The global pandemic has resulted in a backlog of cases which could take up to five years to be resolved. The Scottish justice system is under significant strain as lockdown resulted in all, other than the most serious of cases, to be postponed to a later date. 
Officials have been advised that to deal with the backlog it will take a significant amount of time. Some estimates previously showed that it would take until at least 2025. 
In September a recovery programme was implemented by the Scottish Courts and Tribunals Service which increased the number of high courts from 16 to 20. However, David Fraser, executive director of court operations stated that recent projections have pushed the estimations back further for clearing the backlog. 
He stated: “In our current projections, it will take us a couple of years – potentially 2026 – before we get the backlog that’s been created back under control,” he told the Criminal Justice Committee at Holyrood. It’s essential that we continue with that recovery programme, with that additional level.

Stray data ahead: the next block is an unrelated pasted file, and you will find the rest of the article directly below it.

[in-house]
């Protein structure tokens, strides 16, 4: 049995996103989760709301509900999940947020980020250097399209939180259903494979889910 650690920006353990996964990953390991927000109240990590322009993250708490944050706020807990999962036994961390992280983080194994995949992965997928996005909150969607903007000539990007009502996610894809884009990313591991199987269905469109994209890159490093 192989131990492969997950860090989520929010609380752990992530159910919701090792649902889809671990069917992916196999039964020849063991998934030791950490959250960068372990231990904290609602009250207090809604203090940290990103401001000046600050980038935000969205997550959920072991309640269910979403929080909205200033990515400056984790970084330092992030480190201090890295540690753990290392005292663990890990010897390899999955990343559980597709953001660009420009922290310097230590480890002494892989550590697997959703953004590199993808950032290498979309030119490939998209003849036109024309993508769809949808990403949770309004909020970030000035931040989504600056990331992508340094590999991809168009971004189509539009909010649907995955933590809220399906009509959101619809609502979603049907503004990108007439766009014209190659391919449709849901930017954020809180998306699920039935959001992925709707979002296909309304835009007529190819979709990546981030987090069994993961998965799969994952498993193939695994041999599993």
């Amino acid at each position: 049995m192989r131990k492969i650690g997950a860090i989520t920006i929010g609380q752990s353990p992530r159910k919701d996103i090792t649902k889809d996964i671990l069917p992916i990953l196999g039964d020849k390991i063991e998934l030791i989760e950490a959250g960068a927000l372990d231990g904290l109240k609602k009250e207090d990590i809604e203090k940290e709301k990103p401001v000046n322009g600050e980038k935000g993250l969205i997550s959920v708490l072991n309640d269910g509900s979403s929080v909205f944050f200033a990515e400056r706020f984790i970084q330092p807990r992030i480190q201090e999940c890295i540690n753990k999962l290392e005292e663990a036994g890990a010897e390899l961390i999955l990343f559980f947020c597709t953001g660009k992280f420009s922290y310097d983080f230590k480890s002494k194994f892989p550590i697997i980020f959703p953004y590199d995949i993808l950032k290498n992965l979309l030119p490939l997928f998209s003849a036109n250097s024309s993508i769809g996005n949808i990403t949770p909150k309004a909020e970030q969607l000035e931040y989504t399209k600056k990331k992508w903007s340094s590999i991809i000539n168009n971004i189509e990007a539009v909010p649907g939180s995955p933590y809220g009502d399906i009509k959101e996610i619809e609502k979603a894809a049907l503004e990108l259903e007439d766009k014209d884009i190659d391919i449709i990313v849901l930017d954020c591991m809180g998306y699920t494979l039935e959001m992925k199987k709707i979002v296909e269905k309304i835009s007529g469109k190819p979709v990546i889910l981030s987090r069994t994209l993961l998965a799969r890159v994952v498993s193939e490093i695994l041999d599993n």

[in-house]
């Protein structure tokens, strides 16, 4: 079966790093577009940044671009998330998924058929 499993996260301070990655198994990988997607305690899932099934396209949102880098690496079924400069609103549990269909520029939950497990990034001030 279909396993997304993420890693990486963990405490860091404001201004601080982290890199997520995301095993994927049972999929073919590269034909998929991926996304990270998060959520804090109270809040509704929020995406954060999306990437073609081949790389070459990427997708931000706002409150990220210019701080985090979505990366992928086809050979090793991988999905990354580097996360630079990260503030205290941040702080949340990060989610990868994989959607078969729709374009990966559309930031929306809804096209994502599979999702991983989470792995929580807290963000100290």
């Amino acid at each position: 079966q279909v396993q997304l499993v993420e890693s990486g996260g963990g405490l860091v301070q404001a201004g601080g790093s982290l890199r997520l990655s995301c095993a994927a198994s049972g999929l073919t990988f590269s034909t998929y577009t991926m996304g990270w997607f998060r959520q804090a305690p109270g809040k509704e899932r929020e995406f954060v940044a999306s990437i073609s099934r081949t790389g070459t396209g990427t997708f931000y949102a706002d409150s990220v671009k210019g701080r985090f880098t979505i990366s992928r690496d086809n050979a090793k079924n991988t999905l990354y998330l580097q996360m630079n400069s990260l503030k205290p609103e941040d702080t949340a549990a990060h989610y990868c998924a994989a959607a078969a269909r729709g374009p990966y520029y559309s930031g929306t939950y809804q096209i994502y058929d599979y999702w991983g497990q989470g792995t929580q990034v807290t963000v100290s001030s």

“We could go beyond that and further increase our capacity, but you’ve got finite resources, as you will well know – not just ourselves but the Crown Office and the defence community as well, particularly in terms of being able to gear up to even more of a recovery programme.”
At the beginning of trial, Fraser had initially suggested that it would take 22 weeks from the first appearance of the accused. As a result of the pandemic that timescale has increased to ‘just under one year’. 
He said: “That is still a considerably long time and I appreciate the time that is taken before that when it’s with Crown and police – so from a victim’s perspective it is a long time,” 
Mr Fraser also addressed the attempts made to speed up the process. However, he added: “The key, for me, within the court service is making the best use of slots we have available for trials to proceed.”
Further to this, he reached out to both prosecutors and defence lawyers to ensure trials go ahead before a not guilty plea is entered.